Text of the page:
Nicaragua: Proof of existence

© 2012 Miriam Diaz/World Vision
Alison is now able to attend first grade after getting a birth certificate.

From World Vision, by Marcia Morales:

“Like many young children, Alison Suárez, 7, was estatic when the time finally came for her to start elementary school. Her joy, however, was short-lived: she was not able to enroll for classes because she didn’t have a birth certificate.

It wasn’t until her mother, Aura Lidia, tried to register her for classes that she realized Alison basically didn’t exist in the eyes of the government because she didn’t have a birth certificate.

When Aura learned that without this document, her daughter wouldn’t be able to go to school, get legally married, travel, vote, or even hold a decent job, she grew increasingly concerned.

Alison is not alone.

According to reports from the United Nations Children’s Fund, 19 percent of Nicaraguan children under 5 (an estimated10 percent across Latin America) do not have birth certificates.

Though it is free to register children in Nicaragua during their first year of life, parents must travel to a registration center.

After the first year, registration must be completed with the help of a lawyer and costs, on average, $100.

Like many parents who live in poverty in rural Nicaragua, Aura didn’t have the resources to make the 25-mile trek to the nearest city to register her child.

Because Alison is a sponsored child, Aura asked World Vision for help.

World Vision helped defray the legal fees, and within a month, Alison had her birth certificate and was able to start school. Today, she is one of the top students in her first-grade class.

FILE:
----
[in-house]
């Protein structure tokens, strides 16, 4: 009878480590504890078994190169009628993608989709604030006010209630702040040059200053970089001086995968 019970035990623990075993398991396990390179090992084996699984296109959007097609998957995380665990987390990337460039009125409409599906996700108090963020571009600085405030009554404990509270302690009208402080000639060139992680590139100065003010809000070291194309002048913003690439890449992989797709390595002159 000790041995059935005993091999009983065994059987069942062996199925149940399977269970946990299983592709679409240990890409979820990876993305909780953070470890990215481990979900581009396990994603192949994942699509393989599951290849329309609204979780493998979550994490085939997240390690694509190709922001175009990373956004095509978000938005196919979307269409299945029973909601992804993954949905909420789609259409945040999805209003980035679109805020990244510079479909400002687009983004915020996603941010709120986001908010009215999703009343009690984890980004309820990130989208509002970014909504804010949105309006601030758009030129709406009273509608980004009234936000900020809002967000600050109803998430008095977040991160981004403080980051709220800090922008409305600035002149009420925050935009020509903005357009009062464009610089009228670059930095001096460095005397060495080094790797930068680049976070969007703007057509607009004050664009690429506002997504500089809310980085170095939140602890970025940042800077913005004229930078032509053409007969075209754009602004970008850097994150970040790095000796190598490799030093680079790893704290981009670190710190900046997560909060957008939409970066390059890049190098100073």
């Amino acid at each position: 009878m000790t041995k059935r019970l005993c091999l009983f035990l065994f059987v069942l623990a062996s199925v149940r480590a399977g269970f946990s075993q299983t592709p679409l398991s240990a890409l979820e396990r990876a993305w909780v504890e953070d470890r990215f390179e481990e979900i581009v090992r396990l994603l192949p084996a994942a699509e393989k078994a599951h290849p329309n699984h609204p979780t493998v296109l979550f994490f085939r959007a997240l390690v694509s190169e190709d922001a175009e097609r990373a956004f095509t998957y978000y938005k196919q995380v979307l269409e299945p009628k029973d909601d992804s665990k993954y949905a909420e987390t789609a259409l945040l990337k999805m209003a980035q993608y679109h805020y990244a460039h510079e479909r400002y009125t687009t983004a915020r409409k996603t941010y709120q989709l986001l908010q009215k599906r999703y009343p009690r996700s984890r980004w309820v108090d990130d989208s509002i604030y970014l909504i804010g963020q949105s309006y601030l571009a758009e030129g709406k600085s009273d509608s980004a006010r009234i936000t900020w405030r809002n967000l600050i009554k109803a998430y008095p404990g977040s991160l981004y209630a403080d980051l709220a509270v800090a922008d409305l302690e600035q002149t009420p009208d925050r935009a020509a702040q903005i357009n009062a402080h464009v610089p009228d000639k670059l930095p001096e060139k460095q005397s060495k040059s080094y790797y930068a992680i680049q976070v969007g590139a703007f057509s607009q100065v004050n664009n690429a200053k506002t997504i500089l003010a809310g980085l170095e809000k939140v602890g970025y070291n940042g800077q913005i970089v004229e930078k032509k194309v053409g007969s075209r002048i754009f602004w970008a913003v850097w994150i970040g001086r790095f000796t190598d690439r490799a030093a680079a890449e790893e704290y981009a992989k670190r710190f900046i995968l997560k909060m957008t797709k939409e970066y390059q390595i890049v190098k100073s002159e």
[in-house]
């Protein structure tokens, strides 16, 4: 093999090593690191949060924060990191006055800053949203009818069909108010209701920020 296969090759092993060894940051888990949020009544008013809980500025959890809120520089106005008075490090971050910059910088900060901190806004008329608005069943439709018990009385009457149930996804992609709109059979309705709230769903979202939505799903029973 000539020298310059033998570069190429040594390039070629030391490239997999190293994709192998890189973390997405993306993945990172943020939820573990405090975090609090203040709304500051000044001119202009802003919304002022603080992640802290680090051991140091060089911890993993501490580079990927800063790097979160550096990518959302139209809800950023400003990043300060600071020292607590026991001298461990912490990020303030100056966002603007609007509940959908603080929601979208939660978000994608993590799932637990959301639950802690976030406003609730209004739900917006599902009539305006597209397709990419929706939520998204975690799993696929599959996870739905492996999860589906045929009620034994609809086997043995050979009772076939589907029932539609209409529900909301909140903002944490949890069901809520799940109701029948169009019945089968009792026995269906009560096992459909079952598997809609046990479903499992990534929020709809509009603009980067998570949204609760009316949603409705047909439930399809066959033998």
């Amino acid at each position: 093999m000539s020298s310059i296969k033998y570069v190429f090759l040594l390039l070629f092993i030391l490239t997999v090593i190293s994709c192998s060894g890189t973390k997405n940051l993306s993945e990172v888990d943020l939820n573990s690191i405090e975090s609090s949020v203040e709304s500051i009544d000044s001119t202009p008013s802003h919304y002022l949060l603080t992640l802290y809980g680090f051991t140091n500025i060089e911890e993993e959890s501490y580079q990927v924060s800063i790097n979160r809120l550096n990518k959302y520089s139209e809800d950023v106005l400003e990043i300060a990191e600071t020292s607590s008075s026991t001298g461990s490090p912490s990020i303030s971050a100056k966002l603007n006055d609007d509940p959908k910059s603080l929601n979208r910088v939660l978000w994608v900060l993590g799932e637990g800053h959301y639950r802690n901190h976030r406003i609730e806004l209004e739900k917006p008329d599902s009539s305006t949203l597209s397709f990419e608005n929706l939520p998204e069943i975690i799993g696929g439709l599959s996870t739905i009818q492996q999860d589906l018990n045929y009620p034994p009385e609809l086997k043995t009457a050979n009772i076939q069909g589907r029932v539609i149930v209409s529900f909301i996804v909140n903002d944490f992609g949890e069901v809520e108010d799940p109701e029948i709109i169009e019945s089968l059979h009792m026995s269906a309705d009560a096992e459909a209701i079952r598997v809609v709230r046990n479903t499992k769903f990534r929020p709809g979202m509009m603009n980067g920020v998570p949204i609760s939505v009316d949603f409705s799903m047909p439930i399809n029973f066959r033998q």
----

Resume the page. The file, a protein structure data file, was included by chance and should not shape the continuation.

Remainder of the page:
The birth certificate problem is twofold.

First, many parents don’t understand their importance of the document. Second, for many families it is difficult to find the necessary financial resources to register their child.

A broad educational advocacy campaign called My Name is Important is under way in all communities with sponsorship programs in Nicaragua. The goal is to educate parents about why birth certificates are crucial to their child’s future success and opportunities.

World Vision also coordinates with local partners to bring mobile registration opportunities to communities.

“The idea [is] to bring the registration service directly to people, so they do not need to go to the urban areas and spend money,” explains Paola Bonilla, World Vision Nicaragua’s advocacy promoter.

To date, the organization has helped register 2,224 children in the nation.”

Marcia Morales is a World Vision communications officer in Nicaragua.

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